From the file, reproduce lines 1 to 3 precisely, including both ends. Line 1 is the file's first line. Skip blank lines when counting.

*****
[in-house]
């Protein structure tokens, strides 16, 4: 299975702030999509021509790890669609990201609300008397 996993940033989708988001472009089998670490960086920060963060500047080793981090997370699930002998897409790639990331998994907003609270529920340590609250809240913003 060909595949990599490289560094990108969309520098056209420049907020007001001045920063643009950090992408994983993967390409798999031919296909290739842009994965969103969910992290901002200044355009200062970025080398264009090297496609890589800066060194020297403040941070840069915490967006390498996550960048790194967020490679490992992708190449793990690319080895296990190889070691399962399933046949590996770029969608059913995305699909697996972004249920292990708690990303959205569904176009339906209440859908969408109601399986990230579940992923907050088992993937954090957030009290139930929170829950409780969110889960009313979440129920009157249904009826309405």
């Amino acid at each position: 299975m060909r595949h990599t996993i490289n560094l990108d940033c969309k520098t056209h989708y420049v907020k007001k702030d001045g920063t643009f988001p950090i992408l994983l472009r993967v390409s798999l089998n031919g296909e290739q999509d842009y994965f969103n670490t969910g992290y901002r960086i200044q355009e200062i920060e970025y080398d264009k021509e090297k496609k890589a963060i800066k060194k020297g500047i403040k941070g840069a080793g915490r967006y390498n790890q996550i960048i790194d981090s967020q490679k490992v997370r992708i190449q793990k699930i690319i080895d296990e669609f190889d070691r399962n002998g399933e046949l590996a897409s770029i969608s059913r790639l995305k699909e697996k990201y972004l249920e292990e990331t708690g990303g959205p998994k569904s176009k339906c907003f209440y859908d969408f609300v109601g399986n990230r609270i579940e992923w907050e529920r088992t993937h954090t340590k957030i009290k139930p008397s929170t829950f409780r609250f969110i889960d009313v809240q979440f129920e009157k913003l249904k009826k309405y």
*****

[in-house]
């Protein structure tokens, strides 16, 4: 299975702030999509021509790890669609990201609300008397 996993940033989708988001472009089998670490960086920060963060500047080793981090997370699930002998897409790639990331998994907003609270529920340590609250809240913003 060909595949990599490289560094990108969309520098056209420049907020007001001045920063643009950090992408994983993967390409798999031919296909290739842009994965969103969910992290901002200044355009200062970025080398264009090297496609890589800066060194020297403040941070840069915490967006390498996550960048790194967020490679490992992708190449793990690319080895296990190889070691399962399933046949590996770029969608059913995305699909697996972004249920292990708690990303959205569904176009339906209440859908969408109601399986990230579940992923907050088992993937954090957030009290139930929170829950409780969110889960009313979440129920009157249904009826309405």
């Amino acid at each position: 299975m060909r595949h990599t996993i490289n560094l990108d940033c969309k520098t056209h989708y420049v907020k007001k702030d001045g920063t643009f988001p950090i992408l994983l472009r993967v390409s798999l089998n031919g296909e290739q999509d842009y994965f969103n670490t969910g992290y901002r960086i200044q355009e200062i920060e970025y080398d264009k021509e090297k496609k890589a963060i800066k060194k020297g500047i403040k941070g840069a080793g915490r967006y390498n790890q996550i960048i790194d981090s967020q490679k490992v997370r992708i190449q793990k699930i690319i080895d296990e669609f190889d070691r399962n002998g399933e046949l590996a897409s770029i969608s059913r790639l995305k699909e697996k990201y972004l249920e292990e990331t708690g990303g959205p998994k569904s176009k339906c907003f209440y859908d969408f609300v109601g399986n990230r609270i579940e992923w907050e529920r088992t993937h954090t340590k957030i009290k139930p008397s929170t829950f409780r609250f969110i889960d009313v809240q979440f129920e009157k913003l249904k009826k309405y």